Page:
Duplicate content is one of those buzzwords that has been thrown around quite a bit within the SEO world lately. Just like most buzzwords, there are a lot of people out there using them that don’t exactly know what they mean. In this article, we’ll look at what duplicate content is, how it hurts sites, and a few simple and effective ways to solve duplicate content problems.
What is duplicate content?
Duplicate content, as the name suggests, is content that has been duplicated on another page or site somewhere on the web. There are, however, a few different types of duplicate content that have different origins.
URL Variations: Let’s say you recently migrated your site from HTTP to HTTPS. If the HTTP version is still being indexed, this means that the number of pages on your site, in Google’s eyes, just doubled.
URL variations are very common and can happen in a few different ways. Here are a few different types of variations that can happen, causing duplicate content problems:
- Www pages vs non-www pages
- Dynamically generated URLs (pages that generate a unique URL when visited)
- Product pages that have parameter variations
- Trailing slashes
- Printer-friendly pages
Scraped Content: There are many sites out there that use the same copy for multiple pages. E-commerce sites see this problem a lot. A site that sells lawn chairs will probably have the same sales copy on the page for red lawn chairs as it does on the page for blue lawn chairs. Although these two distinct pages, when Google crawls your site it is going to see multiple pages with the same content.
Stolen Content: Probably one of the most annoying things that can happen to digital marketers, this happens when another site steals your content and publishes it as their own. When Google crawls these two different sites, it gets really confused seeing the same text on two different sites. This doesn’t only happen with blog articles, it can also happen with any kind of text-based content.
The Damaging Effects of Duplicate Content
This won’t come as a surprise to anyone reading this, but duplicate content is bad. The consequences of duplicate content can be condensed down to two main things; wasted crawl budget, and diluted link equity.
Wasted Crawl Budget: Crawl budget can be defined as “the number of URLs Google crawls in a certain amount of time.” This means that Google only crawls a certain amount of pages each time it looks at your site. If a site is experiencing duplicate content issues stemming from URL variations, this can be a big problem.
In this circumstance, Google could be wasting its crawl budget on multiple versions of the same page instead of crawling the valuable pages you want to rank. This can become a huge problem for large sites that really need that crawl budget to rank their pages that bring in traffic.
Link Equity Dilution: As we all know, backlinks are extremely valuable. If a site has duplicate content issues, this means that there could be multiple versions of the same page getting backlinks.
Let’s say you wrote an awesome blog post (https://www.awesomeblog.com/greatpost) that starts to gain some traction and organically brings in 20 backlinks. If this blog post has duplicate content problems, all those backlinks it’s getting could essentially be wasted. There could be 8 backlinks to https://www.awesomeblog.com/greatpost, 5 to https://awesomeblog.com/greatpost, and 7 to https://www.awesomeblog.com/greatpost/. Instead of your post getting all the link equity 20 backlinks would bring in, it’s now getting split up between three pages. That sucks.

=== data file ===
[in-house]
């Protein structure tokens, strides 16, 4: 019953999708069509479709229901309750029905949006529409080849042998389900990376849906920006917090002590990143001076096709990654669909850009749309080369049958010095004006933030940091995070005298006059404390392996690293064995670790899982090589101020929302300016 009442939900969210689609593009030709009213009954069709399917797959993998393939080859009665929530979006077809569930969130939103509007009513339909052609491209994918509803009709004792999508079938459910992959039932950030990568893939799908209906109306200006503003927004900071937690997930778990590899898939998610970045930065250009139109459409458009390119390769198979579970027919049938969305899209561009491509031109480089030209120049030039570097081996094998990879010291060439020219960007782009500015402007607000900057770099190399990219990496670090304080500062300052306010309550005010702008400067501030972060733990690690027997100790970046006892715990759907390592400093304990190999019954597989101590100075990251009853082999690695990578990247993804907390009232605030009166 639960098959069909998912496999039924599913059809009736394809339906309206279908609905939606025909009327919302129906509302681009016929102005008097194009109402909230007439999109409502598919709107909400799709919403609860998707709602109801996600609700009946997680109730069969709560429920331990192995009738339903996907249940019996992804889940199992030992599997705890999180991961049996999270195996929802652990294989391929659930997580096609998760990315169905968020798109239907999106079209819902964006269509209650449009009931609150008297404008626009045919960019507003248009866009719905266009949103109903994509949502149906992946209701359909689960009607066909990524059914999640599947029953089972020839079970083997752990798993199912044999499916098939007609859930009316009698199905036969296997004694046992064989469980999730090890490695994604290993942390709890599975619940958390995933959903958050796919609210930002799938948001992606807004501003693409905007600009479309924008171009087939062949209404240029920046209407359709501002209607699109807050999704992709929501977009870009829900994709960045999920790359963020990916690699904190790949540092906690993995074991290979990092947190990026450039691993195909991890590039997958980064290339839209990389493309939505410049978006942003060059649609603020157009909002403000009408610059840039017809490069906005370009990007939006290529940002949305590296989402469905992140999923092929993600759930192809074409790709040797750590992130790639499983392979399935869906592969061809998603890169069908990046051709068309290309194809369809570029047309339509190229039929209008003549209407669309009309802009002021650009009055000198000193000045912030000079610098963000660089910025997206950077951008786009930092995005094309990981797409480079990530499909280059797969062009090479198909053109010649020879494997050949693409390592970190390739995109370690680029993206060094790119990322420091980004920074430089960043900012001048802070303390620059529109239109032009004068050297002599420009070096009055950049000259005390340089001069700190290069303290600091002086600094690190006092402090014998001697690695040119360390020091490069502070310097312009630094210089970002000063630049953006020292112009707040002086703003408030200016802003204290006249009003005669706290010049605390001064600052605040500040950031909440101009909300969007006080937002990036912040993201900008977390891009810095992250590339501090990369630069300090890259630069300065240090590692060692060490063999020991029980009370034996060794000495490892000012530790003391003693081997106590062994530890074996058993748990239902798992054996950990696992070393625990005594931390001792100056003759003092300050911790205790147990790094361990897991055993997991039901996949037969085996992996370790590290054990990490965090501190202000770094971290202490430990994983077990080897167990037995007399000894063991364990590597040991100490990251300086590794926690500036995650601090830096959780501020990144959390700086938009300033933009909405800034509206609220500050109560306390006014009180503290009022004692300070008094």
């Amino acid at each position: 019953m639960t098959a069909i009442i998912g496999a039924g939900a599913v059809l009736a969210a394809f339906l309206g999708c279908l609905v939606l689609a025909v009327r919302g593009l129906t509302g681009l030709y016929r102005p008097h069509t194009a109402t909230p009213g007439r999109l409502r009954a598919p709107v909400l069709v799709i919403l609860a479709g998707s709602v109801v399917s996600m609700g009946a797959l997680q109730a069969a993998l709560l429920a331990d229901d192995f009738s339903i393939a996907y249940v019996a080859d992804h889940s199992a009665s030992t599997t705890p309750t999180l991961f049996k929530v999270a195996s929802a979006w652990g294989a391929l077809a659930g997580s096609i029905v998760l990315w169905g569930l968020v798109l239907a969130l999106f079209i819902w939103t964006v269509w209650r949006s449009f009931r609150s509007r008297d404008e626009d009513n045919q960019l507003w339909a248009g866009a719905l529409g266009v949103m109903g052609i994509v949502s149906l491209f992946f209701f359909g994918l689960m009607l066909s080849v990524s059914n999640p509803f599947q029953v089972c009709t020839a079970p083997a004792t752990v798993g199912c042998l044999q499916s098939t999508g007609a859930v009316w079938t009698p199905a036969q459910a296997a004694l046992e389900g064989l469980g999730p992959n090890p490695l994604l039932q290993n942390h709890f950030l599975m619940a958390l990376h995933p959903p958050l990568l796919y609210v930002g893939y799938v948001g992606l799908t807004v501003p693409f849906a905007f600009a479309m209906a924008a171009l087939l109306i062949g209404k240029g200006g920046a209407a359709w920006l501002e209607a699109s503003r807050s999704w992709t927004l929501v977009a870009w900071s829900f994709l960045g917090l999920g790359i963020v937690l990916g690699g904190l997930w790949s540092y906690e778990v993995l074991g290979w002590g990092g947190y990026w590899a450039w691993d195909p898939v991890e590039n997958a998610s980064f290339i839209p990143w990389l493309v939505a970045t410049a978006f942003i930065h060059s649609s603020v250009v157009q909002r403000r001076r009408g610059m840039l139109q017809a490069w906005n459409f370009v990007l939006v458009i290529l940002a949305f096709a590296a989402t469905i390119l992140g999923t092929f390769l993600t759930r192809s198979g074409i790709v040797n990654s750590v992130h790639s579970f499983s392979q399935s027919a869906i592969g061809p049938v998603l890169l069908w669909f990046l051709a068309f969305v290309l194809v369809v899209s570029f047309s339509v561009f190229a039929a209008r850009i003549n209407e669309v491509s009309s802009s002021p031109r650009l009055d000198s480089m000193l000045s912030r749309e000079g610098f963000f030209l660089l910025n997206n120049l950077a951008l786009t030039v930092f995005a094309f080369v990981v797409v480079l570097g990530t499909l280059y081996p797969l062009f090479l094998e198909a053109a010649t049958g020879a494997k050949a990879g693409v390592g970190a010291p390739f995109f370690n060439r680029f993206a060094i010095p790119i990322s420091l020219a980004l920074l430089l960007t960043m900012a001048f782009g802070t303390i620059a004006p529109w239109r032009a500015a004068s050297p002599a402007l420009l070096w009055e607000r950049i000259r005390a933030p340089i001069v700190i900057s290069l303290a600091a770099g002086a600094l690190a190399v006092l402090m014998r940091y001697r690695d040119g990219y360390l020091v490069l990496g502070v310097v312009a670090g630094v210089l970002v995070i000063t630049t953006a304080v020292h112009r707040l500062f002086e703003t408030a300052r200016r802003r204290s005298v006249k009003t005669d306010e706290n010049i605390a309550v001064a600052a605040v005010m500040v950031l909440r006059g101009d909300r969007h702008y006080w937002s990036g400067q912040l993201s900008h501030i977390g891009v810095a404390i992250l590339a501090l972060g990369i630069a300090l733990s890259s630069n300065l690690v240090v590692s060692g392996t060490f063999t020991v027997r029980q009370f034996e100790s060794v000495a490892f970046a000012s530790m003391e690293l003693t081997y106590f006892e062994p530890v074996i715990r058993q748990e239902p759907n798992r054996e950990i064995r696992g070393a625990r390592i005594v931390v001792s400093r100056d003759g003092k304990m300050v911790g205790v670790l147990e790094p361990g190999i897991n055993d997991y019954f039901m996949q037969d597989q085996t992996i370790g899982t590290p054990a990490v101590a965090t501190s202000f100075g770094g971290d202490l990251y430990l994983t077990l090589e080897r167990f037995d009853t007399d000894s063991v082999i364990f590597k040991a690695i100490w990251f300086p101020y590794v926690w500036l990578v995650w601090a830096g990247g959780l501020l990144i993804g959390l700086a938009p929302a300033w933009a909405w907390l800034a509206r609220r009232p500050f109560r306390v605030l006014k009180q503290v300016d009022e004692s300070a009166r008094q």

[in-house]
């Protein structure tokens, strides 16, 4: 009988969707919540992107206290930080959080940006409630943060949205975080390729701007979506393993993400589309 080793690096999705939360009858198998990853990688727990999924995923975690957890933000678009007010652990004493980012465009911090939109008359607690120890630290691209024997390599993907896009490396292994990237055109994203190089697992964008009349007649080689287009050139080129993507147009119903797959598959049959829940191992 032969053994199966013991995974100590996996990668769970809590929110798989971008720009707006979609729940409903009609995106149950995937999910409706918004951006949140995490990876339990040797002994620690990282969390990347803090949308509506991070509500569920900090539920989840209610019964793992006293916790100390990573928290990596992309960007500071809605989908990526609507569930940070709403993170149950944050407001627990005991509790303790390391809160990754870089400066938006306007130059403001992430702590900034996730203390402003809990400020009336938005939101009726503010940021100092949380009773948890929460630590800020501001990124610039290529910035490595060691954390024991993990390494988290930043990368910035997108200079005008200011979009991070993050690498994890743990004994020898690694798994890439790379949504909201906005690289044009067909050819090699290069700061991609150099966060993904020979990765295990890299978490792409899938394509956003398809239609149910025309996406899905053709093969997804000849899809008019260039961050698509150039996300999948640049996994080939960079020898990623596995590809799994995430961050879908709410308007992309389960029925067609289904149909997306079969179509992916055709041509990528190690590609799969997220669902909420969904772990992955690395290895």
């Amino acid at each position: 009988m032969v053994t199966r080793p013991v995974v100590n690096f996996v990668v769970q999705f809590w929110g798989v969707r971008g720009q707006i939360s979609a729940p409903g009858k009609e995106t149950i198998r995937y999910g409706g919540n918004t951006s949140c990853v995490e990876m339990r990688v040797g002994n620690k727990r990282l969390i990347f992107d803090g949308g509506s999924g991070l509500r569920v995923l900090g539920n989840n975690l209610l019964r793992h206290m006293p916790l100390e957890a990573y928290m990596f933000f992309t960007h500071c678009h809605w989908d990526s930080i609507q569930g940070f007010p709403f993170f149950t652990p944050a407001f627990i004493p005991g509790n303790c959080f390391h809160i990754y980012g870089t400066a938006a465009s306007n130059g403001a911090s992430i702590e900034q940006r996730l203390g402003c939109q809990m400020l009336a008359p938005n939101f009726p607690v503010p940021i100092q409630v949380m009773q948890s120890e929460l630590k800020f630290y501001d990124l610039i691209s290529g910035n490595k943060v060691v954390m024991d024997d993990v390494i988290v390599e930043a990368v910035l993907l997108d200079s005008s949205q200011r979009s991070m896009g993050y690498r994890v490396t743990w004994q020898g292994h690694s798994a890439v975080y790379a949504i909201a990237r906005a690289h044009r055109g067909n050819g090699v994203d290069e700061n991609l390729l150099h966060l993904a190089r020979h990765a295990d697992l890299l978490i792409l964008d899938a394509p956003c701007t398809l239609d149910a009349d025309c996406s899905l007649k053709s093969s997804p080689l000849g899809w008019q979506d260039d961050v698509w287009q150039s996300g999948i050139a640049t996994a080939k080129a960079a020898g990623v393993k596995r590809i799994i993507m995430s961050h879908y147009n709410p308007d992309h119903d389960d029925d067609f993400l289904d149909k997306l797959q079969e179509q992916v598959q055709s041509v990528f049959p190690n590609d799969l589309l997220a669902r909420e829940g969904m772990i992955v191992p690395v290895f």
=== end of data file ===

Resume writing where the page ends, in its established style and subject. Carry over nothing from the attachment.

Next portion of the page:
How to Fix Duplicate Content Issues
Unfortunately duplicate content can really hurt a site, fortunately, there are a few ways to fix it. We’ll go over three of the most simple and effective solutions: 301 redirects, canonical tags, and robots.txt/noindex tags.
301 Redirects: By setting up a 301 redirect from the duplicate page to the original page, all your visitors will be rerouted to the original content. Another nice thing about 301 redirects is that they pass between 90-99%* of link equity.
Canonical Tags: If a page is having duplicate content issues due to URL variation, then a canonical tag is a quick and effective solution. Basically, a canonical tag tells Google which page among the different URL variations is the original page that should have all link equity.
Canonical tags won’t redirect your visitors to the original URL, but from an SEO standpoint, it accomplishes the goal of passing along link equity to the URL you specify.
Robots.txt/Noindex Tags: This is one of the oldest solutions to duplicate content. By adding duplicate URLs to the robots.txt file, Google will see that you don’t want it to index those specific pages. Noindex tags accomplish a similar result, the only difference is that they are added to the code of a specific page. The benefit of this method is that it completely removes the duplicate URLs from Google’s results.
One downside of using these types of solutions is that they don’t pass along link equity to the original page. For this reason, a best practice is to add a canonical tag to the duplicate pages to make sure they’re passing all the good stuff along.
Let’s go over everything we’ve learned so far. Duplicate content happens when there are multiple variations of a sites URLs, or when another site steals your content and re-publishes it. If a site is experiencing duplicate content problems, it can hurt the site’s rankings by wasting crawl budget and diluting link equity. Luckily, duplicate content is pretty easy to fix. The three most simple ways are 301 redirects, canonical tags, and robots.txt/noindex tags.